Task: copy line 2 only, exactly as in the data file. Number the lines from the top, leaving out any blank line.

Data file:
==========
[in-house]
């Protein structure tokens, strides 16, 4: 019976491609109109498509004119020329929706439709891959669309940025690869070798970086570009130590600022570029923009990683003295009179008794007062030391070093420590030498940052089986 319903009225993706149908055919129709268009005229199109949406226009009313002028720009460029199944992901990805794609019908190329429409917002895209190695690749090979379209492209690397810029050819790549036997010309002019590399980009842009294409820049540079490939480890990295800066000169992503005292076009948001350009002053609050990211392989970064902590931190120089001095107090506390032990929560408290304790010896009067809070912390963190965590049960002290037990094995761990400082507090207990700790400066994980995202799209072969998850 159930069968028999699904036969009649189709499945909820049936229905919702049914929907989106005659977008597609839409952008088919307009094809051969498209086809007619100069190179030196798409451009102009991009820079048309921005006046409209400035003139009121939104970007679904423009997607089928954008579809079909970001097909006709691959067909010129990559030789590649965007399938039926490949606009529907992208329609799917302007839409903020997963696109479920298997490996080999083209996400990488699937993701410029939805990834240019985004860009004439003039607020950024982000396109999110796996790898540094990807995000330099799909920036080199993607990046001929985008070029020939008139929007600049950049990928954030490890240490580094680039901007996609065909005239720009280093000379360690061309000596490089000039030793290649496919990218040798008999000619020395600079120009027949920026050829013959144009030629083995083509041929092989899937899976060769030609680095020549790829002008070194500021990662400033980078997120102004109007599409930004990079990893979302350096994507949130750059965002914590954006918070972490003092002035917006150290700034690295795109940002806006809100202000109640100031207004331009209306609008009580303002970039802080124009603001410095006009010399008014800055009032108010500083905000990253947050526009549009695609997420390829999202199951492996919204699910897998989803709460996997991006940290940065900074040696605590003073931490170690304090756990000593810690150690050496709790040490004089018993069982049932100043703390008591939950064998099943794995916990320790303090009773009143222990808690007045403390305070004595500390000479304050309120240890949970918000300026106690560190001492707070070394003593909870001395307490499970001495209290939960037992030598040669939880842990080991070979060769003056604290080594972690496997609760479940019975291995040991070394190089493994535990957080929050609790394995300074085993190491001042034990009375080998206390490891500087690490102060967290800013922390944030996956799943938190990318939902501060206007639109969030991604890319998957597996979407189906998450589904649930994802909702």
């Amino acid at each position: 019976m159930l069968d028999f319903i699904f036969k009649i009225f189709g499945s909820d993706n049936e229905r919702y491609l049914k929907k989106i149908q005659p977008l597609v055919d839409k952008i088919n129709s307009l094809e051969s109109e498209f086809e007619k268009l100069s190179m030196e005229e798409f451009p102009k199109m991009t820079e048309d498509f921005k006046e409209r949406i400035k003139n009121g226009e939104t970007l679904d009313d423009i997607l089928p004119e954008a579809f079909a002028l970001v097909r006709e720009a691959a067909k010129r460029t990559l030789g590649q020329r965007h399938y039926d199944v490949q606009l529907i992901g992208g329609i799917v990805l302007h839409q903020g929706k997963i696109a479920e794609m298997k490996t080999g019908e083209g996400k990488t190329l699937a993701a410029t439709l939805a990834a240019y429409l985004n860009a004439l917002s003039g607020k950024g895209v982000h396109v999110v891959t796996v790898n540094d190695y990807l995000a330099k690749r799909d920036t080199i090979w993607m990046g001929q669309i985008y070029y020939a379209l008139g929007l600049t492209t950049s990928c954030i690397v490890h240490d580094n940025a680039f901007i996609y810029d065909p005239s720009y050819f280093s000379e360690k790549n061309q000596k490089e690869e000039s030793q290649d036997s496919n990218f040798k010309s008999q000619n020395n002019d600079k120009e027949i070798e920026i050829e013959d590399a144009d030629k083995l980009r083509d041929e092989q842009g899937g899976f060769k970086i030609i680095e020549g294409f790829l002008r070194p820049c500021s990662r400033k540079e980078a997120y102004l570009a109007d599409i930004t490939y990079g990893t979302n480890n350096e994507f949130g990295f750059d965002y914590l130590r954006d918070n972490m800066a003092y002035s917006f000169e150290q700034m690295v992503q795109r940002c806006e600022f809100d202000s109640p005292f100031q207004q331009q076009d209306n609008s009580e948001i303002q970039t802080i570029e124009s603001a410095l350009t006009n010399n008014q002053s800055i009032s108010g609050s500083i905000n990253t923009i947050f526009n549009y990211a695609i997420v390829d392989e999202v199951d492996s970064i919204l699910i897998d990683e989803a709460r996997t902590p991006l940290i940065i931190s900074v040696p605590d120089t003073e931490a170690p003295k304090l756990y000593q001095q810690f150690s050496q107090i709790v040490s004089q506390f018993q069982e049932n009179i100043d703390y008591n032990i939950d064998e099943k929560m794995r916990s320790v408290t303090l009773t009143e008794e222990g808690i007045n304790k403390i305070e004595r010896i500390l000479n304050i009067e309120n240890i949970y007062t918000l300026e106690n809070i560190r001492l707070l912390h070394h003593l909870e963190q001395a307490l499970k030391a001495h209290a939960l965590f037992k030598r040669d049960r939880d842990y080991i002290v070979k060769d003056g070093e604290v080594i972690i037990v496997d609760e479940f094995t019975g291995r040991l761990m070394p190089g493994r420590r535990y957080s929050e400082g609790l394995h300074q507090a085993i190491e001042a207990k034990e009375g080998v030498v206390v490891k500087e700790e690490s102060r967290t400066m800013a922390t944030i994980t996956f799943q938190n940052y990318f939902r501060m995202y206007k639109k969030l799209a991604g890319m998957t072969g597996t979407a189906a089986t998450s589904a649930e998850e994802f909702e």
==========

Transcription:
């Protein structure tokens, strides 16, 4: 019976491609109109498509004119020329929706439709891959669309940025690869070798970086570009130590600022570029923009990683003295009179008794007062030391070093420590030498940052089986 319903009225993706149908055919129709268009005229199109949406226009009313002028720009460029199944992901990805794609019908190329429409917002895209190695690749090979379209492209690397810029050819790549036997010309002019590399980009842009294409820049540079490939480890990295800066000169992503005292076009948001350009002053609050990211392989970064902590931190120089001095107090506390032990929560408290304790010896009067809070912390963190965590049960002290037990094995761990400082507090207990700790400066994980995202799209072969998850 159930069968028999699904036969009649189709499945909820049936229905919702049914929907989106005659977008597609839409952008088919307009094809051969498209086809007619100069190179030196798409451009102009991009820079048309921005006046409209400035003139009121939104970007679904423009997607089928954008579809079909970001097909006709691959067909010129990559030789590649965007399938039926490949606009529907992208329609799917302007839409903020997963696109479920298997490996080999083209996400990488699937993701410029939805990834240019985004860009004439003039607020950024982000396109999110796996790898540094990807995000330099799909920036080199993607990046001929985008070029020939008139929007600049950049990928954030490890240490580094680039901007996609065909005239720009280093000379360690061309000596490089000039030793290649496919990218040798008999000619020395600079120009027949920026050829013959144009030629083995083509041929092989899937899976060769030609680095020549790829002008070194500021990662400033980078997120102004109007599409930004990079990893979302350096994507949130750059965002914590954006918070972490003092002035917006150290700034690295795109940002806006809100202000109640100031207004331009209306609008009580303002970039802080124009603001410095006009010399008014800055009032108010500083905000990253947050526009549009695609997420390829999202199951492996919204699910897998989803709460996997991006940290940065900074040696605590003073931490170690304090756990000593810690150690050496709790040490004089018993069982049932100043703390008591939950064998099943794995916990320790303090009773009143222990808690007045403390305070004595500390000479304050309120240890949970918000300026106690560190001492707070070394003593909870001395307490499970001495209290939960037992030598040669939880842990080991070979060769003056604290080594972690496997609760479940019975291995040991070394190089493994535990957080929050609790394995300074085993190491001042034990009375080998206390490891500087690490102060967290800013922390944030996956799943938190990318939902501060206007639109969030991604890319998957597996979407189906998450589904649930994802909702």